The recommendation from the FAA’s drone advisory committee comes as a result of a push from the Biden administration for more equity in aviation – an industry that has been primarily dominated by white men. While many women serve as flight attendants, there are very few female or minority pilots and flight engineers. To date, about 94% of airline pilots and flight engineers are white men, according to data from US Bureau of Labor Statistics.

By bringing more female representation into the industry, airlines could help combat a shortage of pilots that threatens to halt a post pandemic boom in travel. Though, gender neutral terminology will not target the lack of minority representation in the industry.

The new terminology is one step toward addressing decades of sexism in the aviation industry

In the past, the industry has benefited from the sexualization of women. In the 1950s through 1960s, flight attendants – called stewardesses at the time – were hired based on looks and were required to be unmarried, Axios reports. Most flight attendants at the time were forced to retire by the age of 35, according to the Association of Flight Attendants-CWA.

Some airlines became known for their stewardesses and even used them to advertise in the 60s. Braniff International Airways’ slogan was “Does your wife know you’re flying with us?” While Pan Am asked: “How do you like your stewardesses?”

Pan Am
A Pan American (Pan Am) airhostess serving champagne in the first class cabin of a Boeing 747 jumbo jet.

By the 70s, many airlines had flight attendants donning hot pants and go-go boots. National Airlines spent $9.5 million on a 1971 campaign that read “I’m Cheryl. Fly Me.” The company later expanded the ads to include “I’m going to fly you as you’ve never been flown before” and claimed it saw a 23% jump in bookings.

In the 80s, the industry began to gradually shift away from stringent physical requirements for flight attendants, as well as the sexual advertising schemes. Though, the Association of Flight Attendants notes women in the industry have continued to struggle with representation, as well as pay – the median annual wage for pilots is nearly double a flight attendant’s salary, according to federal data.

In the past year, flight attendants have been forced to grapple with another set of issues. In May, a Southwest Airlines flight attendant allegedly lost two teeth after a passenger assaulted her.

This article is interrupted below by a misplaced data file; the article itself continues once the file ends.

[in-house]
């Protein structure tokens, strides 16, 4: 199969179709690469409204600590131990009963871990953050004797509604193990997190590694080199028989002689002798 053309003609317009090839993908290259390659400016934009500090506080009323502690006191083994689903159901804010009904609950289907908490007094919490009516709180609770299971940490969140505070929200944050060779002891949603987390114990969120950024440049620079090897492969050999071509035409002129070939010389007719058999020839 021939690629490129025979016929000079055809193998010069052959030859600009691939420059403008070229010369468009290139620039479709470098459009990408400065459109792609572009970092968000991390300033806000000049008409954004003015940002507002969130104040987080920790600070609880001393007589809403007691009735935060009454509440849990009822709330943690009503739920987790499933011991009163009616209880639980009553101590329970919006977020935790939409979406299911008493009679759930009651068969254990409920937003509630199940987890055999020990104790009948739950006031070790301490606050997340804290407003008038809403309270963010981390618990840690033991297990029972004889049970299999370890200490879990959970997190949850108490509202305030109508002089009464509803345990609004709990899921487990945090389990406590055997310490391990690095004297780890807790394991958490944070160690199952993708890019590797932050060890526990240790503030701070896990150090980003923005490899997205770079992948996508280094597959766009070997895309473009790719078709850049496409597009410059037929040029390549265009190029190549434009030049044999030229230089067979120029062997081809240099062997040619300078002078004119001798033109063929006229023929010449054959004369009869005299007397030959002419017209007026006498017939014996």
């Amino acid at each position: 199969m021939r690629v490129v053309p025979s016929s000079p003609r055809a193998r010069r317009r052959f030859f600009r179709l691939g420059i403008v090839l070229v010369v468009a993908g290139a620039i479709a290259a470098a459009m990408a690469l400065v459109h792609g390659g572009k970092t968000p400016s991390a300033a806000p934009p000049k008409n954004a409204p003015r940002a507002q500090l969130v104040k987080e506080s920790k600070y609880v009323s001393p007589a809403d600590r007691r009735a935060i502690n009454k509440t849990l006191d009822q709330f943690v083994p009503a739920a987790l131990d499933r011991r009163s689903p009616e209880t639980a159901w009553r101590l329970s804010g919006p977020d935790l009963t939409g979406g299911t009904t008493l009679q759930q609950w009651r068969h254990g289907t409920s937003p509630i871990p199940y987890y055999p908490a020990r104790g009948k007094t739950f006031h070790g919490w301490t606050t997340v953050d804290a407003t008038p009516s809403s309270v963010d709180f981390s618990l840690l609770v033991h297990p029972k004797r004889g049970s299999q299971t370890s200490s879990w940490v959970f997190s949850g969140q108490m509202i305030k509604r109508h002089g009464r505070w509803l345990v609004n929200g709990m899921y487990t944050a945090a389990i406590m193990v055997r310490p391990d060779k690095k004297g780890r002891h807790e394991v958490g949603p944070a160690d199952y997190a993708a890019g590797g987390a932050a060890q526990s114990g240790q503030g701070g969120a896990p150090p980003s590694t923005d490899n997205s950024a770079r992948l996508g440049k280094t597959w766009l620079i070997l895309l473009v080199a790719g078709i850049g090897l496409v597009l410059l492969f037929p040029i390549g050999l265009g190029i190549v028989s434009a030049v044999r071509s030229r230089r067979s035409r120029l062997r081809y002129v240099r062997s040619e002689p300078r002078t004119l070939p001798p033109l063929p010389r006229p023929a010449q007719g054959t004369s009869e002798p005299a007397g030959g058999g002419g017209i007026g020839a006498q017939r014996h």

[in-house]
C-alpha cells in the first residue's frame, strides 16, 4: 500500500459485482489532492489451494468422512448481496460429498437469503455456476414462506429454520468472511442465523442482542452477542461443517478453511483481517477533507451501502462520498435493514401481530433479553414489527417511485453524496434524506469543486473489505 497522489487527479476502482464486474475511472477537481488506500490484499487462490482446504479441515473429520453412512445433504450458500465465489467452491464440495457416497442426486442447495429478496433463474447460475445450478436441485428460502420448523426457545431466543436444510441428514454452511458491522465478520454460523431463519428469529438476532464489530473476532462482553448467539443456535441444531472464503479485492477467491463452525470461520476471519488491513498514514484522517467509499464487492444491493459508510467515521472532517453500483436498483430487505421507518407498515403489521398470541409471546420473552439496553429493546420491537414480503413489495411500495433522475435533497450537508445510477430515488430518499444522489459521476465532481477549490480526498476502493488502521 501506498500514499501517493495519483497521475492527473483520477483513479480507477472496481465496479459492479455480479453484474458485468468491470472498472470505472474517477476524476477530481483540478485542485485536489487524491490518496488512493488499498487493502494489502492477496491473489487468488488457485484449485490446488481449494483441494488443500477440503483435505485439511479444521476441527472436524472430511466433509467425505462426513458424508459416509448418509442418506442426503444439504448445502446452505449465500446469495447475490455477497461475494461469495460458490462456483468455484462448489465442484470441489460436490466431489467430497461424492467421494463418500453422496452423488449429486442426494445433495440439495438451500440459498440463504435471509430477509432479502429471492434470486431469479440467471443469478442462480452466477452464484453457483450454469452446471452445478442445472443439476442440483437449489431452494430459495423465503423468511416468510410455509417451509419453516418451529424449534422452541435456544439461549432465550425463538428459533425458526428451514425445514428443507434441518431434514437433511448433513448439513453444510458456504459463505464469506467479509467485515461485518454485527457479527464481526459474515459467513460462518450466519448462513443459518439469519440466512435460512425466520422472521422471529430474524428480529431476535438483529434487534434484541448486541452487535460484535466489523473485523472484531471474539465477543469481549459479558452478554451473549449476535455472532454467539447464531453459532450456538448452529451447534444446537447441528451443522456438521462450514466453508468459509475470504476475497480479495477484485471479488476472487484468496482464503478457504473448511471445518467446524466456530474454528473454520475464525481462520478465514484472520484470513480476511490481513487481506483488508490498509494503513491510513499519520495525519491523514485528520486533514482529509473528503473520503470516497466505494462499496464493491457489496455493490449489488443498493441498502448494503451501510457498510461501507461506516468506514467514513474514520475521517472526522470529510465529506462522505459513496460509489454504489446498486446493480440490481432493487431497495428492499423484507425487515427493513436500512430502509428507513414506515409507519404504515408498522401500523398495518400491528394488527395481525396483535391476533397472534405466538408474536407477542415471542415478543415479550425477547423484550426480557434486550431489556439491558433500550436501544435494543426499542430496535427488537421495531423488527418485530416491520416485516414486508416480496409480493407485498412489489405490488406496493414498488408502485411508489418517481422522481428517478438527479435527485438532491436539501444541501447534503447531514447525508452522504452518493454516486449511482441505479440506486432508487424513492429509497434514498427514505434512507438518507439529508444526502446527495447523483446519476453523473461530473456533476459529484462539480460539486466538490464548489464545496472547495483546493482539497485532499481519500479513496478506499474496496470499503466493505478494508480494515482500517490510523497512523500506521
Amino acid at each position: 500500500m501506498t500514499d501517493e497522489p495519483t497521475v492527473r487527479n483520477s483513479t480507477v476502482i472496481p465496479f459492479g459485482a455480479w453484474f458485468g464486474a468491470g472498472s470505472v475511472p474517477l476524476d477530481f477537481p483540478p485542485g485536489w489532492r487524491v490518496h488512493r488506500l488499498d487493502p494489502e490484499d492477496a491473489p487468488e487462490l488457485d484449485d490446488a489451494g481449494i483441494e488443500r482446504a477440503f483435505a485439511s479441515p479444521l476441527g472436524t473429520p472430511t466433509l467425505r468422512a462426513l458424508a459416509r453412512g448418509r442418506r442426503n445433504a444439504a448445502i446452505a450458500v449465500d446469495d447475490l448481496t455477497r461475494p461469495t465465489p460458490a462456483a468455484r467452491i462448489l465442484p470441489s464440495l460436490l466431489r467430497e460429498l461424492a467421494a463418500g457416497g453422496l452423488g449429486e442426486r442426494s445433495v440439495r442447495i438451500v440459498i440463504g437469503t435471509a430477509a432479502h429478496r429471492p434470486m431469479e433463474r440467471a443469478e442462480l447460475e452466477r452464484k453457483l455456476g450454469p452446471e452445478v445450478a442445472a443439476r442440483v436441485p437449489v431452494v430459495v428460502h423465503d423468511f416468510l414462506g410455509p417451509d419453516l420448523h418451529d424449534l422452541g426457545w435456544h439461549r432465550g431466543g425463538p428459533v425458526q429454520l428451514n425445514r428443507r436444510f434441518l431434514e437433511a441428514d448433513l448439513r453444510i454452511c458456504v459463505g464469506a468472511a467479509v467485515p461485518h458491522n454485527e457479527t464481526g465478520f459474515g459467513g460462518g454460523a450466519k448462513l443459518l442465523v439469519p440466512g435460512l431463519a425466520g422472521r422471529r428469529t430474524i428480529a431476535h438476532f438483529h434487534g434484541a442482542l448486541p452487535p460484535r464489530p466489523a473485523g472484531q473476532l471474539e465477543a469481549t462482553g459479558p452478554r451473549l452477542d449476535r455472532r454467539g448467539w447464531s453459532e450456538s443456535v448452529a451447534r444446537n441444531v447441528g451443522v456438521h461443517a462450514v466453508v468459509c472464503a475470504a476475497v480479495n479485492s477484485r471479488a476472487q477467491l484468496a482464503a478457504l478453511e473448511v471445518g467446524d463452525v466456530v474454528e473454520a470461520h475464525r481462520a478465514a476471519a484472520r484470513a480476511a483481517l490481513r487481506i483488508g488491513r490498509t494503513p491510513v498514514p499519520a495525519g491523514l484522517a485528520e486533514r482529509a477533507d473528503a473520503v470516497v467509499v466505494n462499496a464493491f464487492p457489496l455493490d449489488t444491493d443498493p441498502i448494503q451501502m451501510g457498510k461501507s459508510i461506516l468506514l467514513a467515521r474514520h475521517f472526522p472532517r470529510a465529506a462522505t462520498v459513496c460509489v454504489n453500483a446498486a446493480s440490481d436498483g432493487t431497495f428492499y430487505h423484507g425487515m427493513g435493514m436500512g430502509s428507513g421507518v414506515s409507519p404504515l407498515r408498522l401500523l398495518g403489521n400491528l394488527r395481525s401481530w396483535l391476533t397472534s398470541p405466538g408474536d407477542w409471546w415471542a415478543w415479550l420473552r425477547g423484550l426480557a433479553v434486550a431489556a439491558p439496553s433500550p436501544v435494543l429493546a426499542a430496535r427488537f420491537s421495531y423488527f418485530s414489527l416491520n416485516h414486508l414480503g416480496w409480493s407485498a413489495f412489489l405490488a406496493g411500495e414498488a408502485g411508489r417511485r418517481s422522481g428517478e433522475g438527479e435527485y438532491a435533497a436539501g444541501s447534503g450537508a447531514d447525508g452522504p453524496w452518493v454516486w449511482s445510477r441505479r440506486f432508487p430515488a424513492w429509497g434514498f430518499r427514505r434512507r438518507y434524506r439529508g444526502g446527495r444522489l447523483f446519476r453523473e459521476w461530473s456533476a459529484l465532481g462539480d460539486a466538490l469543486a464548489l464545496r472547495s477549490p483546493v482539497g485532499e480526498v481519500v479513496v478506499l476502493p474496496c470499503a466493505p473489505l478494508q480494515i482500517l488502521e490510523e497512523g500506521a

That month, the FAA said it was seeing a spike of unruly and aggressive behavior on airlines, citing moments when passengers hit, yelled, and shoved flight attendants. Last week, several flight attendants told Insider’s Allana Akhtar that they have faced “unprecedented” instances of violence and aggression in-air.

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Flight attendants describe ‘unprecedented’ violence as travel returns and passenger aggression soars

flight attendant on an airplane with passengers sleeping
Flight attendants talk in a nearly empty cabin on a Delta Airlines flight operated by SkyWest Airlines.

  • 7 flight attendants told Insider the rise in passenger violence has worsened their mental health.
  • Flight attendants said the aggression stems from a divisive political climate.
  • Some flight attendants want airlines to offer free, on-demand mental health services.
  • See more stories on Insider’s business page.

When Nas Lewis, a Chicago-based flight attendant, went to cut off an aggressive, intoxicated passenger from drinking more alcohol, he told her: “If I had a Black Lives Matter shirt on, this wouldn’t be a problem.”

Lewis, who is a woman of color, was taken aback and said she found the situation emotionally abusive. The aggression later escalated to where Lewis had to call the police to remove the passenger from the aircraft.

Flight attendants across the country are grappling with the rise in passenger aggression and violence on aircrafts over the last few months. Since January 2021, the Federal Aviation Administration has received 2,500 reports of unruly behavior by passengers, most of which involve travelers refusing to comply with the federal mask mandate.

The agency started keeping track of unruly passenger reports last year after aggression over mask compliance rose, NPR reported. FAA spokesperson Ian Gregor told the outlet the number of reports are “significantly higher” than in the past.

Flight attendants appear to be bearing the brunt of passenger aggression. One flight attendant for Southwest Airlines said she lost two teeth from an assault by a passenger. The FAA charged another traveler $15,000 for pushing and shoving an Alaska Airlines flight attendant documenting which passengers had not worn face masks.

Read more: How JetBlue’s founder plans to offer low prices without a low-end experience on his newest airline, Breeze

Seven flight attendants from major US carriers told Insider they had experienced increased aggression from passengers as travel rebounds in the US. Though some of the sources for this story requested to be anonymous and not share the name of their employer so they could speak without fear of retaliation, Insider confirmed their identities and proof of employment. All flight attendants said their mental health has suffered as a result of the aggression.

A Los Angeles-based flight attendant of 29 years said she has never seen anything like the current level of aggression at any other time in her career.

“It is truly unprecedented,” she said.

Flight attendants worry they are facing a mental health crisis due to rising tensions between passengers and crew.

flight attendants